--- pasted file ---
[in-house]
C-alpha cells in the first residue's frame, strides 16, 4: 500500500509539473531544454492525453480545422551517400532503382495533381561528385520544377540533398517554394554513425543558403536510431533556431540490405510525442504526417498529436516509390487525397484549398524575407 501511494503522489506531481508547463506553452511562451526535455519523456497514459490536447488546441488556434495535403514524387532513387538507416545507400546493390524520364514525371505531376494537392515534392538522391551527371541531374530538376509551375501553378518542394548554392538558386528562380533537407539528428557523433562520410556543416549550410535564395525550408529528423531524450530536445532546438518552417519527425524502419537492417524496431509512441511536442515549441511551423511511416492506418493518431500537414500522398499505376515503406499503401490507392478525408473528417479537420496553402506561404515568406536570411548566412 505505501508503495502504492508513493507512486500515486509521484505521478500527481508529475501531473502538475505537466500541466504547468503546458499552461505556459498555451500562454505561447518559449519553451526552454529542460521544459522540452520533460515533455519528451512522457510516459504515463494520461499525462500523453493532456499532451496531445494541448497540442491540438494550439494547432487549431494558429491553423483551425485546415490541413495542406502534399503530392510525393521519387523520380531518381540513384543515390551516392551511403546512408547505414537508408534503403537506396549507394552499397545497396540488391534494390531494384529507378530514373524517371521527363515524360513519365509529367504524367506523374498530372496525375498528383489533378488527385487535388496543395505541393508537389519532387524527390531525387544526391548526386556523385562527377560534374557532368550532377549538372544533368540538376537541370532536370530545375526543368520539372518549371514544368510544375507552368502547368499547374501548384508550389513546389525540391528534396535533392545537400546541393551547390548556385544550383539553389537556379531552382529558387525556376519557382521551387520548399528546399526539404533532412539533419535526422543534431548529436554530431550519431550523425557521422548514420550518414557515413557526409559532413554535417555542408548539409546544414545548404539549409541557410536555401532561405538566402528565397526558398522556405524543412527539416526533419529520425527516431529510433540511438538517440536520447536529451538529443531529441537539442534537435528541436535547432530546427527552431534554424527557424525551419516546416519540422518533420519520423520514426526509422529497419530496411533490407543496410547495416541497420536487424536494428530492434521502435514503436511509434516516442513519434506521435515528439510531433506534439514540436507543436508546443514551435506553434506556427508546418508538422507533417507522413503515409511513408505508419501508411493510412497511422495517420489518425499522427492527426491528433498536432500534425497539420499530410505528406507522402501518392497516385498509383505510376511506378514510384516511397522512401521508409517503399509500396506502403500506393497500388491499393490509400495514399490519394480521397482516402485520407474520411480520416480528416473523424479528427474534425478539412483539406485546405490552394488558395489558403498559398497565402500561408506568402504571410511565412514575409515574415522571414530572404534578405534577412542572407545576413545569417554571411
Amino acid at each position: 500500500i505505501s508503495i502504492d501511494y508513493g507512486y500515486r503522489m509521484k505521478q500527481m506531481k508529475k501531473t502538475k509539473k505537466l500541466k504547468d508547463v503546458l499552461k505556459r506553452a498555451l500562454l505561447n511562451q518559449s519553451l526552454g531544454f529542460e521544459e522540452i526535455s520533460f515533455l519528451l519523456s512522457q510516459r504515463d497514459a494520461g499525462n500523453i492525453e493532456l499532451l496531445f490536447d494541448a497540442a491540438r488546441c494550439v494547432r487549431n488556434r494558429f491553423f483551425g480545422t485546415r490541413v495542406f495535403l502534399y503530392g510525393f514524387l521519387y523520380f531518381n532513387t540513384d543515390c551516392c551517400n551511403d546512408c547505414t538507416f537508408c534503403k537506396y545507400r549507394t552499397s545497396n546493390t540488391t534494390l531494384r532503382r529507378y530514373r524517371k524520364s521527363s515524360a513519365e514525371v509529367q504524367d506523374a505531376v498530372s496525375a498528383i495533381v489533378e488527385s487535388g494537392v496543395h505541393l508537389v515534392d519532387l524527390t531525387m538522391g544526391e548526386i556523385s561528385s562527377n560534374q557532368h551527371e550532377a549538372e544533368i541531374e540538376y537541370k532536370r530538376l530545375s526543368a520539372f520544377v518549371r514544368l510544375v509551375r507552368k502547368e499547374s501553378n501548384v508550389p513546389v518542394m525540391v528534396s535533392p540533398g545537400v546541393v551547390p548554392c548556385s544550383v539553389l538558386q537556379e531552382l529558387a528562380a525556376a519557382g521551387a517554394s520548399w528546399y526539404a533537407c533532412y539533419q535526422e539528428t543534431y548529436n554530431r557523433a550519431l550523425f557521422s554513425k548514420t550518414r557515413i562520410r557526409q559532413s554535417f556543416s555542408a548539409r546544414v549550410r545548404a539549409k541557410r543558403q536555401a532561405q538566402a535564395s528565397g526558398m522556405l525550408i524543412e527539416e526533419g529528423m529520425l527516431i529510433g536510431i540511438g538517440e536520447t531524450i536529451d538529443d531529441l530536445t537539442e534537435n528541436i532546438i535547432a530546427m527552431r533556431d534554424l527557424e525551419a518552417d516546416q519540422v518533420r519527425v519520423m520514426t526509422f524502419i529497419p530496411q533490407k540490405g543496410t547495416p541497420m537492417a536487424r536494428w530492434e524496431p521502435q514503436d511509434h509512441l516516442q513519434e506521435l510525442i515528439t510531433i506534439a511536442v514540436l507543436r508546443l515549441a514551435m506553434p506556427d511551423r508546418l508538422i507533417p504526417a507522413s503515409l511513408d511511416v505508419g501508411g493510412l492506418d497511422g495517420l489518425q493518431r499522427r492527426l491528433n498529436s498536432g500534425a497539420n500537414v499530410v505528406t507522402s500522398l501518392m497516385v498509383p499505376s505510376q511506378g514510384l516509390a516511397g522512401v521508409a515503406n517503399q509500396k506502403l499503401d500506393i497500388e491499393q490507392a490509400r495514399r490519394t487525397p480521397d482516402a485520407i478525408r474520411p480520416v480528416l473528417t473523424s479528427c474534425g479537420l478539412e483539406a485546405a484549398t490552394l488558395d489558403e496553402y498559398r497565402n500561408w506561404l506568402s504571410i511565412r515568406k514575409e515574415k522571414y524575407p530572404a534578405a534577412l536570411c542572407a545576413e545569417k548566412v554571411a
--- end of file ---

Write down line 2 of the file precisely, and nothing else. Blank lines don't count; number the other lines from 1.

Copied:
C-alpha cells in the first residue's frame, strides 16, 4: 500500500509539473531544454492525453480545422551517400532503382495533381561528385520544377540533398517554394554513425543558403536510431533556431540490405510525442504526417498529436516509390487525397484549398524575407 501511494503522489506531481508547463506553452511562451526535455519523456497514459490536447488546441488556434495535403514524387532513387538507416545507400546493390524520364514525371505531376494537392515534392538522391551527371541531374530538376509551375501553378518542394548554392538558386528562380533537407539528428557523433562520410556543416549550410535564395525550408529528423531524450530536445532546438518552417519527425524502419537492417524496431509512441511536442515549441511551423511511416492506418493518431500537414500522398499505376515503406499503401490507392478525408473528417479537420496553402506561404515568406536570411548566412 505505501508503495502504492508513493507512486500515486509521484505521478500527481508529475501531473502538475505537466500541466504547468503546458499552461505556459498555451500562454505561447518559449519553451526552454529542460521544459522540452520533460515533455519528451512522457510516459504515463494520461499525462500523453493532456499532451496531445494541448497540442491540438494550439494547432487549431494558429491553423483551425485546415490541413495542406502534399503530392510525393521519387523520380531518381540513384543515390551516392551511403546512408547505414537508408534503403537506396549507394552499397545497396540488391534494390531494384529507378530514373524517371521527363515524360513519365509529367504524367506523374498530372496525375498528383489533378488527385487535388496543395505541393508537389519532387524527390531525387544526391548526386556523385562527377560534374557532368550532377549538372544533368540538376537541370532536370530545375526543368520539372518549371514544368510544375507552368502547368499547374501548384508550389513546389525540391528534396535533392545537400546541393551547390548556385544550383539553389537556379531552382529558387525556376519557382521551387520548399528546399526539404533532412539533419535526422543534431548529436554530431550519431550523425557521422548514420550518414557515413557526409559532413554535417555542408548539409546544414545548404539549409541557410536555401532561405538566402528565397526558398522556405524543412527539416526533419529520425527516431529510433540511438538517440536520447536529451538529443531529441537539442534537435528541436535547432530546427527552431534554424527557424525551419516546416519540422518533420519520423520514426526509422529497419530496411533490407543496410547495416541497420536487424536494428530492434521502435514503436511509434516516442513519434506521435515528439510531433506534439514540436507543436508546443514551435506553434506556427508546418508538422507533417507522413503515409511513408505508419501508411493510412497511422495517420489518425499522427492527426491528433498536432500534425497539420499530410505528406507522402501518392497516385498509383505510376511506378514510384516511397522512401521508409517503399509500396506502403500506393497500388491499393490509400495514399490519394480521397482516402485520407474520411480520416480528416473523424479528427474534425478539412483539406485546405490552394488558395489558403498559398497565402500561408506568402504571410511565412514575409515574415522571414530572404534578405534577412542572407545576413545569417554571411